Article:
The 2-Year Plan to develop the remote borderland country in Kedah is off to a good start.
The 2-Year Plan to develop the remote borderland country in Kedah is off to a good start. Tunku Ismail, Mentri Besar of Kedah discusses with officials, and state and army engineers, progress of the biggest and most expensive item of the Plan, the 66 miles of roads which will open up an isolated area bringing schools, health and other services to a population long without contact or facilities.
A base camp has been carved out in the heart of the jungle. Most of the new roads are being built by engineers from both the Federation and Commonwealth Forces, with advice from the Public Works Department under the Supervision of the Chief Engineer, Federation Army. Malayans, British, Australian, and Gurkha Troops, all work side by side.
When explosives have blasted huge rocks and trees, bulldozers move in to clear a path for the roadmakers to work on.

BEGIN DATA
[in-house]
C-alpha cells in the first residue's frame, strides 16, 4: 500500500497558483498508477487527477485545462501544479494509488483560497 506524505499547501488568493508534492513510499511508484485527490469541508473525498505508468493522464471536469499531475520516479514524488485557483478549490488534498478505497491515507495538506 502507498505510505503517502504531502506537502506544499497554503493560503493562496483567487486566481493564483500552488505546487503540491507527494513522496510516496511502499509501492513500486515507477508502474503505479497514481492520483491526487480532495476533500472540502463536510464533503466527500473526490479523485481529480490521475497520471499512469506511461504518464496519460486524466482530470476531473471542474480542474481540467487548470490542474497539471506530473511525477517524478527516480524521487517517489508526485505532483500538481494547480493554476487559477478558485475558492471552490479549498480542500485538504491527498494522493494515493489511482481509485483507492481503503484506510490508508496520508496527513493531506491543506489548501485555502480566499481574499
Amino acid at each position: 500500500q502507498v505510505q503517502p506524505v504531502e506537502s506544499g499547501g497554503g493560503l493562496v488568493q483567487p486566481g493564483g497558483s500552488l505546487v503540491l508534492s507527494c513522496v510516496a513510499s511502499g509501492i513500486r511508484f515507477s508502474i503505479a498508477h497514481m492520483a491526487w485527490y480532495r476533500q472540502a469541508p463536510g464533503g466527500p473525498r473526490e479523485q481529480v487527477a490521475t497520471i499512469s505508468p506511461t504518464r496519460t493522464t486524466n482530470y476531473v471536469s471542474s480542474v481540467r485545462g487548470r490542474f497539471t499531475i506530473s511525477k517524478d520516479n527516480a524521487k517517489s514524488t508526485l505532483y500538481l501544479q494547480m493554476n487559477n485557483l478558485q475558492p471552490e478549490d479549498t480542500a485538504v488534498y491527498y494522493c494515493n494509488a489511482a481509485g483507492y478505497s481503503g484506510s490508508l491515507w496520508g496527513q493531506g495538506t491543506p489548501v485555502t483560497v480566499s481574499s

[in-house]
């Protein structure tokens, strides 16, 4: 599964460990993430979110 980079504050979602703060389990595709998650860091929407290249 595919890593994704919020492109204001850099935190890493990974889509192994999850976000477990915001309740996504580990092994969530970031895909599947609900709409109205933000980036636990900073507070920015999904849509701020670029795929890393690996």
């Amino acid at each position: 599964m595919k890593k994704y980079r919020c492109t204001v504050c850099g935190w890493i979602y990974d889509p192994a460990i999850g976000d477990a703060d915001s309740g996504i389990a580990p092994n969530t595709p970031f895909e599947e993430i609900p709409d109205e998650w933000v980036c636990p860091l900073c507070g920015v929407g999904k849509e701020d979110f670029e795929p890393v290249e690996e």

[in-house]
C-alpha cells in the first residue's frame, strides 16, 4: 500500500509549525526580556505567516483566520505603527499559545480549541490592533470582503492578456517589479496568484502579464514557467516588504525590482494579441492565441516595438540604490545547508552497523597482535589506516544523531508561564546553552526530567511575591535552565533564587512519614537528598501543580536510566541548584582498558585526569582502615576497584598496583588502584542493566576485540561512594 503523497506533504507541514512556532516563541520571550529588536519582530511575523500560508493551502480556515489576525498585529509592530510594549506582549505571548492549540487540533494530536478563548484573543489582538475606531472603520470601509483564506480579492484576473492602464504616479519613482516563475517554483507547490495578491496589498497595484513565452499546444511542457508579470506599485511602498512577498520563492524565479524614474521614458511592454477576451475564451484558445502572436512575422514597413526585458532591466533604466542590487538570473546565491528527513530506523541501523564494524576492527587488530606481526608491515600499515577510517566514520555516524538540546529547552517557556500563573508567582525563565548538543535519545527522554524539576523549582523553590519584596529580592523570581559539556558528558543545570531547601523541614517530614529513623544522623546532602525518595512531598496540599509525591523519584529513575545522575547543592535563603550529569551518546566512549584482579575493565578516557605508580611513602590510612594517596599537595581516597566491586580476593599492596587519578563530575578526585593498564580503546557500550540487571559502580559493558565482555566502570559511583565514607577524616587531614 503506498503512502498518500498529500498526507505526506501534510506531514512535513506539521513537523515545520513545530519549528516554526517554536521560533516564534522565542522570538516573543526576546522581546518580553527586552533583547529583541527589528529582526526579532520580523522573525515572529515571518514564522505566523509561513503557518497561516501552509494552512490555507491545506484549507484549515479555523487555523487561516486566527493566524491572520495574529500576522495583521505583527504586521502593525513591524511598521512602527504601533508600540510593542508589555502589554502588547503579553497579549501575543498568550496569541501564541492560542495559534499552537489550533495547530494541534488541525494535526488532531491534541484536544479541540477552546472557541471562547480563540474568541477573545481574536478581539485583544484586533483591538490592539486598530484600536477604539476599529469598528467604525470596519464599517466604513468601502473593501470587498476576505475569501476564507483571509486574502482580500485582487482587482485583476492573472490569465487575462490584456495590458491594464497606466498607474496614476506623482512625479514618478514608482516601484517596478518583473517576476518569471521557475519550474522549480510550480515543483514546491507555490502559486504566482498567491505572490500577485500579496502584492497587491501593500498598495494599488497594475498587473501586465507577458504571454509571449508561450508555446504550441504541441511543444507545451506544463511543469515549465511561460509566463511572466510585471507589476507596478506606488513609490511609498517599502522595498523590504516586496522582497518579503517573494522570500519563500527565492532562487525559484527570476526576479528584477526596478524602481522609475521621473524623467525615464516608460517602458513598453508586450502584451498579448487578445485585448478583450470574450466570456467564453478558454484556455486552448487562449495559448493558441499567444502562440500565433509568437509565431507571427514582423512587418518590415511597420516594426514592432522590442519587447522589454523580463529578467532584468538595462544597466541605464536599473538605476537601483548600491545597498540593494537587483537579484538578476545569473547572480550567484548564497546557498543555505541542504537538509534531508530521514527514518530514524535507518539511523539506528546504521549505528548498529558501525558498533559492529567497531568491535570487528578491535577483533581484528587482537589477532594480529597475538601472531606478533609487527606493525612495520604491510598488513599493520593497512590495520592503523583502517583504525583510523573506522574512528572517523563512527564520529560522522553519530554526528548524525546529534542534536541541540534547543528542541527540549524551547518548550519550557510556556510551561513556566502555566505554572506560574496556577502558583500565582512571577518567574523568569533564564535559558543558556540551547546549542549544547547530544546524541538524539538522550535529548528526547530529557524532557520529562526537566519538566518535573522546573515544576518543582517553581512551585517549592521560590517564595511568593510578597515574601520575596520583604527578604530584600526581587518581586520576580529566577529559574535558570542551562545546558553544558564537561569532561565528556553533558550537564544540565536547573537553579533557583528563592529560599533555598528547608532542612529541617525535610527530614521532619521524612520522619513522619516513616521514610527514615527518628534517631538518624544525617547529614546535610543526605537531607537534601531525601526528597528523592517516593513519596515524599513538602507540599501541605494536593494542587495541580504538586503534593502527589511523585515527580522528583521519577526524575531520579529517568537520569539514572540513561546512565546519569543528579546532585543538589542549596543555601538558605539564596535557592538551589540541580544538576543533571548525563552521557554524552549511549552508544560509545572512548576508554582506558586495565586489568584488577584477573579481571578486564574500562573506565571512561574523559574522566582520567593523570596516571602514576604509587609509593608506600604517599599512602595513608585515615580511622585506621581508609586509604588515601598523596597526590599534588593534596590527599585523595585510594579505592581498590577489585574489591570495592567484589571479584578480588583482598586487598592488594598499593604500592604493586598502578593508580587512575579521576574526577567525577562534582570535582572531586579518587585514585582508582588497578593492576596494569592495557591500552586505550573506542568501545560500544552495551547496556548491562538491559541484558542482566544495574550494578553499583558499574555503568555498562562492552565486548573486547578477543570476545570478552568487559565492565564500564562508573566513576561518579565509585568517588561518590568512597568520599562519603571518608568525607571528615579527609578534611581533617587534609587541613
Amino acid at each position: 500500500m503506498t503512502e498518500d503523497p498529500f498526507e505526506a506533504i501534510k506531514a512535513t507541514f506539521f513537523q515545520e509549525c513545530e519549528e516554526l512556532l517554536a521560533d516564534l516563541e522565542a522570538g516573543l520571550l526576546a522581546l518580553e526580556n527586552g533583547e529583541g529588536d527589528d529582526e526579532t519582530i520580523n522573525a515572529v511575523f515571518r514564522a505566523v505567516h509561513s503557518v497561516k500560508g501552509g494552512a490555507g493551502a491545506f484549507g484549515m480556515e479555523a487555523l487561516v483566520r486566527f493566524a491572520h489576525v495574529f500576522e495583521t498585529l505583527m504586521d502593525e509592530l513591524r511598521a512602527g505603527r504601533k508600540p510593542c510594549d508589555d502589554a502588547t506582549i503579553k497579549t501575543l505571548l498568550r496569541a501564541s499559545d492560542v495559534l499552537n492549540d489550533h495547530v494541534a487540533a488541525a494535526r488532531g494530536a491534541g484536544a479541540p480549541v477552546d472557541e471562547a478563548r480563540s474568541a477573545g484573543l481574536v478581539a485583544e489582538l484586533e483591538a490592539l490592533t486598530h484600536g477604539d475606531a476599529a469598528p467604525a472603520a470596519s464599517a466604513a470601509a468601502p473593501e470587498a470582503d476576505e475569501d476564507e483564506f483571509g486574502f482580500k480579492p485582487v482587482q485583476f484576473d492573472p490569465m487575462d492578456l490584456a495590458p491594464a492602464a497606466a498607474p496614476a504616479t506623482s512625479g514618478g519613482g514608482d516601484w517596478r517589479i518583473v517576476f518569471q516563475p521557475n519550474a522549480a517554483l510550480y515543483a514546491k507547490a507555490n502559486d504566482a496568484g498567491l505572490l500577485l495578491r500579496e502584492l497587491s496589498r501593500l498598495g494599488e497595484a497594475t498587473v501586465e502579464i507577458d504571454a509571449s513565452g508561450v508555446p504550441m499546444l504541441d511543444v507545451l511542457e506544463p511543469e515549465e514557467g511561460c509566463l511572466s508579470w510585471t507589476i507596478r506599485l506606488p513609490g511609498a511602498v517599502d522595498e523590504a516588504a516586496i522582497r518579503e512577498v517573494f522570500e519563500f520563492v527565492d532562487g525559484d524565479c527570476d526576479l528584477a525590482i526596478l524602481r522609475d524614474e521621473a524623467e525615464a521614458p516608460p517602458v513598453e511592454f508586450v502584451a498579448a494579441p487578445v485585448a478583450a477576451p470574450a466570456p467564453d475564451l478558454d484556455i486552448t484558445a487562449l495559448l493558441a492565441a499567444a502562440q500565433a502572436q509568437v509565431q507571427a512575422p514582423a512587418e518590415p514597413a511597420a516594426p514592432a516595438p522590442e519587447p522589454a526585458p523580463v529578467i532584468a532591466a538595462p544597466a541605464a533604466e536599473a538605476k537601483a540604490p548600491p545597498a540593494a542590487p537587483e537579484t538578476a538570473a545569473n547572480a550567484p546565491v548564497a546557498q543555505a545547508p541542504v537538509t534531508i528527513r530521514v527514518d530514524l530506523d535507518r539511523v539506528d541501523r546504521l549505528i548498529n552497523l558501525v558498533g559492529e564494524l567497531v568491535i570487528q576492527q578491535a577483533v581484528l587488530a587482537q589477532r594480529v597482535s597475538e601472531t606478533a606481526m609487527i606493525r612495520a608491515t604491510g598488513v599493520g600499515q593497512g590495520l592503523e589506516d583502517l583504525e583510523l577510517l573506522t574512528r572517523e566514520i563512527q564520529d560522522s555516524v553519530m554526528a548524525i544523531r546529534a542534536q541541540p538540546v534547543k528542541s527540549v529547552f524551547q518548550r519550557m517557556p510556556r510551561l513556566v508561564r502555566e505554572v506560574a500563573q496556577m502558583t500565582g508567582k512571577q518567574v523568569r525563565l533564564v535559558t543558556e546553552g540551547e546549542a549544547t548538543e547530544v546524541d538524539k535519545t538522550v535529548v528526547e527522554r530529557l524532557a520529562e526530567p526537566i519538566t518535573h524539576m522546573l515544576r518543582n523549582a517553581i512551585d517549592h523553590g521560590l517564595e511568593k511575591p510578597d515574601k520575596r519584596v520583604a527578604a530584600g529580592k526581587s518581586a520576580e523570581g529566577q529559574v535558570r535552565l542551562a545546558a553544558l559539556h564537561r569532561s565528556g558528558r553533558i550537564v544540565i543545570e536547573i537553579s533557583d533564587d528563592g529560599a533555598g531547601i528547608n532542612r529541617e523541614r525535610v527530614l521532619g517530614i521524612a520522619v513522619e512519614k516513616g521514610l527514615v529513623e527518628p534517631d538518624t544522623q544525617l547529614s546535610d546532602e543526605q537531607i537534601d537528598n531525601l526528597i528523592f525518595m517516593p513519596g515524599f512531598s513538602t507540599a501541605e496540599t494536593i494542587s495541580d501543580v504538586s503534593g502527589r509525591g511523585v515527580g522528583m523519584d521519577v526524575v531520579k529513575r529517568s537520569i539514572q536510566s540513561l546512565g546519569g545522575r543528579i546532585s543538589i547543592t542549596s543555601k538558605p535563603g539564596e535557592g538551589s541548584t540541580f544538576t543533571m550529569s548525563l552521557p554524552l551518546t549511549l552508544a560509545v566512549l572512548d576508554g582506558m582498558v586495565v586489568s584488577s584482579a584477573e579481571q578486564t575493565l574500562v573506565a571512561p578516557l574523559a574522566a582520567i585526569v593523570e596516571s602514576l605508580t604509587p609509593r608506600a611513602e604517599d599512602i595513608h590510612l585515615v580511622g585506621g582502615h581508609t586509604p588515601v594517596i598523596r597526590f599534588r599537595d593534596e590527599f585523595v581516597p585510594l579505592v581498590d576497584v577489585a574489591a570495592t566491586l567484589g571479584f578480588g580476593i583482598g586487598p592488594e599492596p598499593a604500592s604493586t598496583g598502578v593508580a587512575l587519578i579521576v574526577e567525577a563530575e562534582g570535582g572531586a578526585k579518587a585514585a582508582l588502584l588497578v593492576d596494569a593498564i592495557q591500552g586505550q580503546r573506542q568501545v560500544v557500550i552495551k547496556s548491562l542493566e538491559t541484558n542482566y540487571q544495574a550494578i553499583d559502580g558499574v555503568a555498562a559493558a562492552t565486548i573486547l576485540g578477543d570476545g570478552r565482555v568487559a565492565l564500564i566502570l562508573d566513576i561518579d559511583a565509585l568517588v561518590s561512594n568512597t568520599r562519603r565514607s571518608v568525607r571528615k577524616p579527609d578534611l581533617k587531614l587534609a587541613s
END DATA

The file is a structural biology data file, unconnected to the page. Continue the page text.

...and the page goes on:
Modern equipment speeds up the work, and overcomes the difficulties of terrain. But even the best of men and machines have a tough job, for the roads run through jungle and swamp, and often along precipitous hillsides.
There's plenty of labour from the nearby kampongs and Settlements and wherever possible local people are employed.
In the past, army engineers have built only bridges of a temporary nature, such as Bailey bridges. But here in Kedah, for the first time, construction of permanent reinforced bridges has been undertaken. Eight have already completed, and others started.
Very often work must go on around the clock, racing against time and the onset of the monsoon - as with this bridge for instance.
There's a new kind of road making machine being tried out by the army. It's an amalgamation of modern equipment and well-trained, traditional methods. Cements is poured into the trough, mixed with earth and spread evenly over the surface, and a set of pounders does the rest; stamping the mixture into the ground as natives feet have done in the past.
These new roads are indeed a unique contribution by the Forces, both federal and Commonwealth, bringing Government closer to a remote population living near the Kedah border.